Paul Landacre's Press, part one

Published: September 7, 2010

The Clark Library’s Head Cataloger was at the International Printing Museum in Carson, CA to celebrate 100 Years of Wood Type with the Southern California chapter of the American Printing History Association. If you’ve never been there, you should know that there are literally hundreds of printing presses, a few linotype machine, monotype casters, acres of moveable type and other typographic goodies. They have classes, demonstrations, a small yet impressive reference library, and an army of knowledgeable volunteers. What’s even better? Most of the presses on display to the public are in working order.

On this particular Saturday in August, the Washington hand-press (no. 473) manufactured by the Cincinnati firm, C. Foster & Bro., was set up for attendees to try their hand at the pull. During the time it took to ink up the forme, it was revealed that this particular press was once owned by the “famous Los Angeles-based wood engraver, Paul Landacre.”

When asked about the chain on one support, the docent explained that Mr. Landacre had put this press out in his yard one afternoon in anticipation of its move to a new studio. Surely, a large iron hand-press was too much for someone to steal, but, as a precaution, he secured it to a fence with this chain and a padlock.

Apparently, Mr. Landacre did not spend the night at the old place (or perhaps he was a heavy sleeper), but when he awoke the next morning, the press was gone.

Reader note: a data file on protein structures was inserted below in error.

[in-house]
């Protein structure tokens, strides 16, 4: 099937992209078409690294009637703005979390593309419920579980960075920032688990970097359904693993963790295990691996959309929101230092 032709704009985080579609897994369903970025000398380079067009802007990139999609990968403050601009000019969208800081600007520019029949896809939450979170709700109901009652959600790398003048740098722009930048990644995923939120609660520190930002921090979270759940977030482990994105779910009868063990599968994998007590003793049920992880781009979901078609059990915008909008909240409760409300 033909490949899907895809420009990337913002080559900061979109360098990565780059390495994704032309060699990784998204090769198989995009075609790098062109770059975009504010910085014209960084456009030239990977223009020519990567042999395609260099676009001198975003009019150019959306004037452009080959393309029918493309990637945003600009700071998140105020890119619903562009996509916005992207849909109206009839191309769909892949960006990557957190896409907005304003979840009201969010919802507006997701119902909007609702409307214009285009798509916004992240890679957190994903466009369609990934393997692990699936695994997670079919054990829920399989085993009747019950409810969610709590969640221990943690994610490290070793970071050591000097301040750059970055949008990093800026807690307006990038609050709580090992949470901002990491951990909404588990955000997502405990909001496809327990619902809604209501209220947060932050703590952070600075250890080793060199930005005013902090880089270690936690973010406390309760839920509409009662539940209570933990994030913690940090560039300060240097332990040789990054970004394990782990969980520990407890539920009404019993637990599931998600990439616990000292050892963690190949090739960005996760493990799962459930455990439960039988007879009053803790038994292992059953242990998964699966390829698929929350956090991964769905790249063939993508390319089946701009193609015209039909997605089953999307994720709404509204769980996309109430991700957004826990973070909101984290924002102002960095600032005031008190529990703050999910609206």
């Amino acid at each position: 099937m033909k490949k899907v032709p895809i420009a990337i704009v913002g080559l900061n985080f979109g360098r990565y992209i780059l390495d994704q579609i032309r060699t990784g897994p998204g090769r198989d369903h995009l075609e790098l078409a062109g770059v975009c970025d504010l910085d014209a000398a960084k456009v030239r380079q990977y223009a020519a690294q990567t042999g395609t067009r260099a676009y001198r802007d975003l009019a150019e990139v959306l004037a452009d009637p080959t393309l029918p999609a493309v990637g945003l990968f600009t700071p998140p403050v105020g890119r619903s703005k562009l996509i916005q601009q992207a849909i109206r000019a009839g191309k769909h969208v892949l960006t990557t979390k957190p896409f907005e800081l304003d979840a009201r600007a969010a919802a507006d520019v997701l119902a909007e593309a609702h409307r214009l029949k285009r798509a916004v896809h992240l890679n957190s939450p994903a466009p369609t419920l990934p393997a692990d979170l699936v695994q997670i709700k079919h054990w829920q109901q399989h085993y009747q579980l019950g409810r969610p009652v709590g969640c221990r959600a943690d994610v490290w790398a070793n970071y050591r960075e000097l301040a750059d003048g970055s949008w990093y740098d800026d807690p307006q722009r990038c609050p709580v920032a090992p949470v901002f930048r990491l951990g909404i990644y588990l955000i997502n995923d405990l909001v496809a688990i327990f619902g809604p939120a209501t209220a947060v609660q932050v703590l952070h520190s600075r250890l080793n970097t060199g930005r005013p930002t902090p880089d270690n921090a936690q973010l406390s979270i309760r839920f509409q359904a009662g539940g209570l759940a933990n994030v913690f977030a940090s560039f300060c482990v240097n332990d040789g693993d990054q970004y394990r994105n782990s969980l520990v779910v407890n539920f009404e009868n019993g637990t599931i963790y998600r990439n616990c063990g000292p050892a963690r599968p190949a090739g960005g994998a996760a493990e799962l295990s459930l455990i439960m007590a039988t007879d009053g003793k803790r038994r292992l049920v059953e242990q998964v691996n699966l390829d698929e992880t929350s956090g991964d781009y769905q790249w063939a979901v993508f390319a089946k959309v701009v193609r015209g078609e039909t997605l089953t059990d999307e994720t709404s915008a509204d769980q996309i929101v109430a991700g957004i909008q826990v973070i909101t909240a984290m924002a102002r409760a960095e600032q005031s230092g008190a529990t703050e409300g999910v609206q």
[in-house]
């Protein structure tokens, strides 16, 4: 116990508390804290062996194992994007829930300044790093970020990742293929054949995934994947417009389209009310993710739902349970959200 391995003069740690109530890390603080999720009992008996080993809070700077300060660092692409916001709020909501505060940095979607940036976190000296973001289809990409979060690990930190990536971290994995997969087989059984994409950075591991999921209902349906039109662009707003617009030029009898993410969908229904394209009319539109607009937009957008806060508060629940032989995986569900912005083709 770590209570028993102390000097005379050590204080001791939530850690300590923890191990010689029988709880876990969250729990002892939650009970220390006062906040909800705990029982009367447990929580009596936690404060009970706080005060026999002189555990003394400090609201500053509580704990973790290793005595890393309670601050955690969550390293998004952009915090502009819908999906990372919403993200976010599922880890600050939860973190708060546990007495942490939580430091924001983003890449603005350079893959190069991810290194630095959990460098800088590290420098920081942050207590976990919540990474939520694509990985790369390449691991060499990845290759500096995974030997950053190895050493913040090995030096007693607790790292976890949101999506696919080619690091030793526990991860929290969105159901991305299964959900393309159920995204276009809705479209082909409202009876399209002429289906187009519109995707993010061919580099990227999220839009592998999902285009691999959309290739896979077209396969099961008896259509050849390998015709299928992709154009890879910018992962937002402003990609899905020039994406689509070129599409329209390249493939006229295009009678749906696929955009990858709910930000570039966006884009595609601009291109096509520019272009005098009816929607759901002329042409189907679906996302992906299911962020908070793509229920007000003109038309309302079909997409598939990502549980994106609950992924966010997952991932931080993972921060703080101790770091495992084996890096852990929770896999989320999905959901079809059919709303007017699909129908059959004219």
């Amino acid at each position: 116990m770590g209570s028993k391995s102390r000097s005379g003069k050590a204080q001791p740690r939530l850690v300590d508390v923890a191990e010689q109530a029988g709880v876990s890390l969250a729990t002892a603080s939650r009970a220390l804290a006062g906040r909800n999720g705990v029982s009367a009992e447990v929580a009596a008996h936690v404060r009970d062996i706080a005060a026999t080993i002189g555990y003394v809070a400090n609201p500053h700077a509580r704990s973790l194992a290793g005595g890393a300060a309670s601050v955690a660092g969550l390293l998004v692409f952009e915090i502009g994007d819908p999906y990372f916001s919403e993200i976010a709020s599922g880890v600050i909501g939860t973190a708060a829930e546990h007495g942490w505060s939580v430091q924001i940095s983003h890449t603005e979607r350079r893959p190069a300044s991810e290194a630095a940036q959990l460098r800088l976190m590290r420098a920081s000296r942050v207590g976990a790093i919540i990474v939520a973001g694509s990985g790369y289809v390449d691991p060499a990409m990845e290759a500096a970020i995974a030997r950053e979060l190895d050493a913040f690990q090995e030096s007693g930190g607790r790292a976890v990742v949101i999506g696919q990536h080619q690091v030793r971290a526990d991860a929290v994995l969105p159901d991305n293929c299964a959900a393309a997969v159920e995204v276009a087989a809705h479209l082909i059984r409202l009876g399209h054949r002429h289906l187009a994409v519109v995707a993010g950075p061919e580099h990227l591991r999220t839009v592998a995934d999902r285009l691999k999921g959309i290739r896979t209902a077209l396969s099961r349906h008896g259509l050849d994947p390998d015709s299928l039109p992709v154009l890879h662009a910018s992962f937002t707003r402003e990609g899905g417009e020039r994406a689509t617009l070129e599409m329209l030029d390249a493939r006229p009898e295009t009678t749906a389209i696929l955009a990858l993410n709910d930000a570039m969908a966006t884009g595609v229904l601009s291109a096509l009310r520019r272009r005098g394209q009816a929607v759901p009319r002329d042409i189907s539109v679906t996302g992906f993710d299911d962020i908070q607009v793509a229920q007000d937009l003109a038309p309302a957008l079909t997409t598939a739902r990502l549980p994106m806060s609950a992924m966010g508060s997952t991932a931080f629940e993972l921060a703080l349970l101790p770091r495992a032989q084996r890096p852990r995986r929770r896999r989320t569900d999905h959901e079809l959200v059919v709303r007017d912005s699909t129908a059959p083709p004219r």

But how did it find its way to the IPM? Stay tuned…

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hannah p. clark on

We still haven’t gotten a real confirmation of the facts, but we are actually going to post an update to the story later in the morning.

Charles Guerin on

Dear Hannah

This information on the Foster press sheds light on my own Foster press. Up to now, mine and one other at the Center for Sacramento history, formerly at the Sacramento Bee newspaper co. are the only two Foster presses known (to me) . Interestingly, this one in LA and the one in Sacramento have consecutive serial numbers, 473 and 474. Mine is not numbered as the brass identification plate is missing. Mine differs in that the very top of my press is crowned with a large shell shaped casting. All other details are identical to the one in your pictures. If you or anyone else reading this knows of another C. Foster & Bro printing press, or has any information about these presses or the company, I would like to know about it. Thanks for your blog. Charles

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